Chiemgau impact (hypothesis) is a term that denotes a meanwhile manifoldly proved meteorite impact that happened as an extraordinary event in prehistoric times (Bronze Age, Celtic era) in southeast Bavaria (Germany). A large cosmic body (a comet or an asteroid) hit the ground and left a big crater strewn field with all relevant impact evidence. This website focuses on all aspects of the related scientific research including reports and publications on geosciences, astronomy, archeology and science of history, but also on discussions of this spectacular research area. In the Wikipedia four-line article "Chiemgau impact hypothesis" this event is characterized as "an obsolete scientific theory" that has been raised "by a team of hobby-archaeologists". This is grossly deceptive and typifies the standpoint of a few obstinate opponents of the Chiemgau impact, hence taking their side and thwarting Wikipedia requirements.
The Chiemgau Impact – a meteorite impact in the Bronze-/Iron Age and its extraordinary appearance in the archaeological record
Barbara Rappenglück (Gilching), Michael Hiltl (Oberkochen), Michael Rappenglück (Gilching), Kord Ernstson (Würzburg)
Abstract. – The largest meteorite impact of the Holocene known to date occurred during the Bronze/Iron Age in southeastern Bavaria, between Altötting and the edge of the Alps. The event is known as the “Chiemgau Impact”. More than 100 craters with diameters from 5m up to several hundred meters are distributed over an area of about 60km length and 30km width. Finds of meteoric material confirm the event as well as the widespread evidence of so-called shock metamorphosis in the rock. The article focuses on new investigations of “slags” from an archaeological excavation in Chieming-Stöttham, on the eastern shore of Lake Chieming. Six objects analysed with polarisation microscope and SEM-EDS turned out to be complex combinations of rock and metal particles. While the rock components show the shock metamorphosis typical for a meteorite impact, the metallic components proved to be remnants of artefacts made of bronze or iron with a high lead content. Together they form an impact rock. To our knowledge, these are the first examples worldwide in which artefacts have become components of an impact rock. In addition, the special nature of the metallic components and the consideration of the archaeological context allow the more precise dating of the Chiemgau Impact to approximately 900–600 BC.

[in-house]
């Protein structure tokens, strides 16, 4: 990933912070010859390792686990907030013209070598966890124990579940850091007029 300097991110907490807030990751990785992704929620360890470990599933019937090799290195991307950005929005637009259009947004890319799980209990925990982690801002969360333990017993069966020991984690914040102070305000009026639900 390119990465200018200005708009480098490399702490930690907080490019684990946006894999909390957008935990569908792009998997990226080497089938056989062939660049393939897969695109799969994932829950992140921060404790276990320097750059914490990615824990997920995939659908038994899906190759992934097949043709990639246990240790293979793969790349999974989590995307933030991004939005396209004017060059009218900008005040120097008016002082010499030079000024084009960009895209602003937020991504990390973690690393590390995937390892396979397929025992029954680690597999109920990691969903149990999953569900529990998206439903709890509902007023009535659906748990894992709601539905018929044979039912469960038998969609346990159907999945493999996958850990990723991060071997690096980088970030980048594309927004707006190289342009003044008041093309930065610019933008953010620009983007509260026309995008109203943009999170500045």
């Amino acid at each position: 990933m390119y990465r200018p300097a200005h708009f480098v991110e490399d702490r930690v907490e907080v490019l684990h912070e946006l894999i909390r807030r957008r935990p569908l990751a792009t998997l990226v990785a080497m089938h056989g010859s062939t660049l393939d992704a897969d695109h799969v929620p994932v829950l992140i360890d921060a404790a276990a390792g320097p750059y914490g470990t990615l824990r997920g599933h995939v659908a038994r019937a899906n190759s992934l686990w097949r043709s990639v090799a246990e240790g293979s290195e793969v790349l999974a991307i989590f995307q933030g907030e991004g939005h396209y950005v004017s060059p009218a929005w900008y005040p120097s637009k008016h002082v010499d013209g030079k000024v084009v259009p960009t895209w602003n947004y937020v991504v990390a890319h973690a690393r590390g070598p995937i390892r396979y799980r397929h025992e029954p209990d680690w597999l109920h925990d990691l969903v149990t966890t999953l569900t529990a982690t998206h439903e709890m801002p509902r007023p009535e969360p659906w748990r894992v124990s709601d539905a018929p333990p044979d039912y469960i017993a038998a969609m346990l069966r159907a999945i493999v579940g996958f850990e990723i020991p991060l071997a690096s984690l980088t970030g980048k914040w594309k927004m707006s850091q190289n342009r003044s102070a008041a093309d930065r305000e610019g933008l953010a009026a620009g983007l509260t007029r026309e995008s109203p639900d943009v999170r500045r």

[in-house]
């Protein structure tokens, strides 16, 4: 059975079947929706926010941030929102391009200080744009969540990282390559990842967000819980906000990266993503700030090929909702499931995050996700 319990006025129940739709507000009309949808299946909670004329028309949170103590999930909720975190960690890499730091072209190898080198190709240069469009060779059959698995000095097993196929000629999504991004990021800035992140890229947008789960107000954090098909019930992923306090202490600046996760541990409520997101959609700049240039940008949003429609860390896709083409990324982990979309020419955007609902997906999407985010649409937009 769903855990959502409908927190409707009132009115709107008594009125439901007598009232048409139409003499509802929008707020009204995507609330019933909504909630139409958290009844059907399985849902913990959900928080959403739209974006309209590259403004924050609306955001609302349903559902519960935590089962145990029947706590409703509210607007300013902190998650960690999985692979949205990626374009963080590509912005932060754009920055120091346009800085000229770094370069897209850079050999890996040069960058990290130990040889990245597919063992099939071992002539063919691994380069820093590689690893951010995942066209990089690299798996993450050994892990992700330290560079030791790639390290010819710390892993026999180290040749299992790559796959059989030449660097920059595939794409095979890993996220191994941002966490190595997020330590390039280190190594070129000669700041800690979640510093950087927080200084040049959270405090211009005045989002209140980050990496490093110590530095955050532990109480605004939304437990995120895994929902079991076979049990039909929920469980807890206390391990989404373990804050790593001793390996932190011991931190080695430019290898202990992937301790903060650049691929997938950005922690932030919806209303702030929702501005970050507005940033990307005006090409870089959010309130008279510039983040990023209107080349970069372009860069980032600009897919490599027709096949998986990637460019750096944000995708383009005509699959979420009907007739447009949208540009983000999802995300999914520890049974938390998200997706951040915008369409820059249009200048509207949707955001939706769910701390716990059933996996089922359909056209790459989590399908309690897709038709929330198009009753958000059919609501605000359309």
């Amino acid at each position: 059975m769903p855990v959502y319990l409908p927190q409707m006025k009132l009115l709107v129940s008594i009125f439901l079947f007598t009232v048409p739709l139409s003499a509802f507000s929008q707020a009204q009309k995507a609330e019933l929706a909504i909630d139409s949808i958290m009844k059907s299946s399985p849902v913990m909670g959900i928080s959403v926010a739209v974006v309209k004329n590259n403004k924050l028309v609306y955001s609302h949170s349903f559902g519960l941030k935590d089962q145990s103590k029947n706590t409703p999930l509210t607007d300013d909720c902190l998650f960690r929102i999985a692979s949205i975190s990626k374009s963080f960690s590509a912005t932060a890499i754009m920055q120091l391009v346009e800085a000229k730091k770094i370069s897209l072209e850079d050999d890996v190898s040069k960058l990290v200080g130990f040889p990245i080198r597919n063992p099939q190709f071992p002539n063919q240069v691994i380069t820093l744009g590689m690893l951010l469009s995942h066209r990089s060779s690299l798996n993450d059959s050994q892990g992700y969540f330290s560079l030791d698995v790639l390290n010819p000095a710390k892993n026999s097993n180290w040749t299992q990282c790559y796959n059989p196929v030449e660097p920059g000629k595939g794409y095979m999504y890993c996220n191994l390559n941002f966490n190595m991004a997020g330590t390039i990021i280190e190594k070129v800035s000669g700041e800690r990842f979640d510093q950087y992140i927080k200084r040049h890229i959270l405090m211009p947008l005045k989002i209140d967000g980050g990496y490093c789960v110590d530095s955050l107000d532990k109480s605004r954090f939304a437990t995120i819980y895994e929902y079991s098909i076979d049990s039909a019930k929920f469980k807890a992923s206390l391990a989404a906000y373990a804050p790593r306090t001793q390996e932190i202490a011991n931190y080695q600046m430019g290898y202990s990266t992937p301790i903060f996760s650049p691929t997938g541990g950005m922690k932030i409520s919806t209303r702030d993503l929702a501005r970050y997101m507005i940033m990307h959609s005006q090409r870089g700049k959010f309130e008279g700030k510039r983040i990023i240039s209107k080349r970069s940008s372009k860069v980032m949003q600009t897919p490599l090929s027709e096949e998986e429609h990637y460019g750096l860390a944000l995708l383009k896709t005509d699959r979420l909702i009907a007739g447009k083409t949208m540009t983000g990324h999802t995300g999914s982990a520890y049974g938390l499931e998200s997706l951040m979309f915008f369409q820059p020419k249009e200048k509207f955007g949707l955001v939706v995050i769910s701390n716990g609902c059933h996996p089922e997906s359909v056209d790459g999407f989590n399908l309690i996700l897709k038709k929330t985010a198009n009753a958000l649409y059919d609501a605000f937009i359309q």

Due to the virus pandemic, the annual International Museum Day in May has been cancelled. The Impact Museum in Grabenstätt at Lake Chiemsee has taken part in this attractive event in previous years and has planned to do so again this year. The organizer of the Museum Day, the Deutsche Museumsbund e.V., had the idea of encouraging interested museums to take part in a virtual museum for visitors, and this prompted the sponsors of the Grabenstätt Museum to actually set up such a virtual museum, which was also brought up to the very latest state of scientific research and knowledge.
Practically all texts and inscriptions are in German, but we think that a large part of the contributions are self explaining or become more or less understandable with computer translation aids.
The article describes the very first geologic and geophysical investigations of the so-called Thunderhole (“Donnerloch“) phenomenon in the region of the small town of Kienberg north of Lake Chiemsee in Southeast Bavaria. The authors conclude that the innumerable enigmatic sudden sinkhole cave-ins having happened in living memory originate from late and even today acting processes of an earlier shock-induced underground rock liquefaction known from strong earthquake shocks. The geologically prominent underground structures that have now been uncovered are considered the result of impact shocks in the course of the formation of the Chiemgau meteorite crater strewn field (Chiemgau impact).
Some characteristic images of this highlighting rock liquefaction (or soil liquefaction) process can be seen on continuing
The term spallation is used in various meanings, e.g. in nuclear physics and fracture mechanics. For impact processes, spallation plays an important role (however seldom appreciated appropriately) and is closely related with the propagation of shock waves. To put it simply, the process runs as follows: On impinging on a free surface, the shock compressive wave is reflected as a tensile wave of practically identical energy. And while a compressive pulse is squeezing a rock, a tensile pulse is stretching the material thus enabling the development of tensile fractures and in an extreme case leading to the detachment of a spall or series of spalls. This is favored by the fact that the tensile strength of all materials and, hence, also of rocks is considerably less than the compressive strength. This is why it is often disregarded that the enormous destructions upon meteorite impact are not so much the result of the shock wave pressure as of the pull of the rarefaction waves. Spallation may take place also when a compressive shock pulse impinges on a boundary of material with reduced impedance (= the product of density and sound velocity) where part of its energy is reflected as a rarefaction pulse that may likewise enable tensile fracturing. It is worth remarking, however compatible with shock physics, that the process of spallation can be observed on arbitrary scales, from microscopically small deformations right up to the movement of huge rock complexes.
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